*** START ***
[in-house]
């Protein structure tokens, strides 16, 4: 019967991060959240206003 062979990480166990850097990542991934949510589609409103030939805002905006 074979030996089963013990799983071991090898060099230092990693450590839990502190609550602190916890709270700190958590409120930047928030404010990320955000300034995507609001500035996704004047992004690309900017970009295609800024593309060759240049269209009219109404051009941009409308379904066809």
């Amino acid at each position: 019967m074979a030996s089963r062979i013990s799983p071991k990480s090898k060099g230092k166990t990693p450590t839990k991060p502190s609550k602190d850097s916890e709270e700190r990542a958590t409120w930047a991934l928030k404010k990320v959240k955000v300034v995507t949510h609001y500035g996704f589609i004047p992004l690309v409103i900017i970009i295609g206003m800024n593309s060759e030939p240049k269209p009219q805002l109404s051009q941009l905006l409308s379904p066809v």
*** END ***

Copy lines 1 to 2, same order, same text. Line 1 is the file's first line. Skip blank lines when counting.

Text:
[in-house]
């Protein structure tokens, strides 16, 4: 019967991060959240206003 062979990480166990850097990542991934949510589609409103030939805002905006 074979030996089963013990799983071991090898060099230092990693450590839990502190609550602190916890709270700190958590409120930047928030404010990320955000300034995507609001500035996704004047992004690309900017970009295609800024593309060759240049269209009219109404051009941009409308379904066809």